Cold War Exhibition Opens In Spectacular New RAF Cosford Building

By Graham Spicer | 07 February 2007
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photo of a futuristic metallic hangar building with an aircraft inside it

The new building is made up of two massive triangular forms. Photo RAF Museum

The RAF Museum at Cosford has opened its National Cold War Exhibition in a spectacular new building at the Shropshire air base.

Covering more than 8,000 square metres, the metallic structure tells the story of the tensions between political superpowers that affected the whole world for a large part of the 20th century.

The distinctive new building, designed by architects Fielden Clegg Bradley, is made from two large triangular constructions divided by a central walkway to represent the divisions caused by the Cold War.

photo of an raf jet aircraft suspended from the ceiling in a hangar building

Many Cold War aircraft like this Gloster Javelin are displayed in the huge building. Photo RAF Museum

Its new exhibition hall tells the story of the period from national, international, political, social and cultural perspectives. It aims to inform and educate about this era in modern history where the world was divided by the opposing ideologies of the west and the communist bloc.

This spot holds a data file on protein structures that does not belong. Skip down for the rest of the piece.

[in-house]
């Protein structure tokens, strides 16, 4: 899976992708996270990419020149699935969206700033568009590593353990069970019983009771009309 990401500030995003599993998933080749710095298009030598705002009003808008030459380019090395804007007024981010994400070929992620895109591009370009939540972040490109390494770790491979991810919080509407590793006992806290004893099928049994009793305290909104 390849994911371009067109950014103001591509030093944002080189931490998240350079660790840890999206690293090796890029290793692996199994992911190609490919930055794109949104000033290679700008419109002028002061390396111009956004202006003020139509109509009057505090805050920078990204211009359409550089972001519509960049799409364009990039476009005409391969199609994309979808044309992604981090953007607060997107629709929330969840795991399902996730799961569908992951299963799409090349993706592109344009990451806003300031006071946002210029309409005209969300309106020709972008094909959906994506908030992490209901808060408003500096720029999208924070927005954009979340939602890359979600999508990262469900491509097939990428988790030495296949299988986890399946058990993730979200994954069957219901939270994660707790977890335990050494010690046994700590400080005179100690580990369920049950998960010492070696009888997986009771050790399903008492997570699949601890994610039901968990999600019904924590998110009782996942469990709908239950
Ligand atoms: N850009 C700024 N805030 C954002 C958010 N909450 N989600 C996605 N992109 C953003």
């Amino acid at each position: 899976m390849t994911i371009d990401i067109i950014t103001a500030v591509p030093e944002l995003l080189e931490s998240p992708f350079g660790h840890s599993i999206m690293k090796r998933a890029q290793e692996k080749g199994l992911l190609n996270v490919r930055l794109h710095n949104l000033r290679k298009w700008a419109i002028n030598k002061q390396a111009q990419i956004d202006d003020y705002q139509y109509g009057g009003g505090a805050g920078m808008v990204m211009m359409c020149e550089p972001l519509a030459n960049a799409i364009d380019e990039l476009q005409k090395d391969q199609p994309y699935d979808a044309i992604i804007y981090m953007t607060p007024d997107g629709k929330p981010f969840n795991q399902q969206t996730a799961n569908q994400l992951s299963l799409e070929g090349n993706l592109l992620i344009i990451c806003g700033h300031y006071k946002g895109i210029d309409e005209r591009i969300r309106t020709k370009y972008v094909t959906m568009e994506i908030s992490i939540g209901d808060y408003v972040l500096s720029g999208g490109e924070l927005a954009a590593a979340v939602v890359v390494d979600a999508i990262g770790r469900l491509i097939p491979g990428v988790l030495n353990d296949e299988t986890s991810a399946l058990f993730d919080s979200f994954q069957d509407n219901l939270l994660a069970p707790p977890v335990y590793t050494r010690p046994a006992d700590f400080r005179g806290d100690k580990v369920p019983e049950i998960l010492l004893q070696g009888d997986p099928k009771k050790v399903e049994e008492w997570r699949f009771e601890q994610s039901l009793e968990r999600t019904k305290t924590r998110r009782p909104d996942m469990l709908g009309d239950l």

Examples of Britain’s three ‘V bombers’ – the Vulcan, Victor and Valiant – take pride of place and are displayed under one roof for the first time.

As well as the aircraft, the exhibition includes armoured fighting vehicles, a section of the Berlin Wall, missiles, model submarines, a statue of Lenin and symbols of everyday life for east and west like the VW Beetle and Trabant motorcars.

There are also a host of interactive features with audio-visual ‘hotspots’ that focus on key aspects of the Cold War like the Berlin Airlift, Cuban Missile Crisis and the Space Race.

photo of a futuristic metallic hangar building

The new building is the biggest expansion in the history of the RAF Museum. Photo RAF Museum

The Cold War developed from the mid-1940s between the wartime allies America and the Soviet Union, and while there was no direct military engagement, the two superpowers played out their ambitions via satellite nations and through conflicts like the Korean and Vietnam Wars.

It came to an end in the early 1990s with the disintegration of the Soviet Union.

Alongside the new building the museum has launched an online Cold War exhibition, which features a 440,000-word archive, downloadable classroom lessons, film and podcasts plus a virtual tour of the museum.

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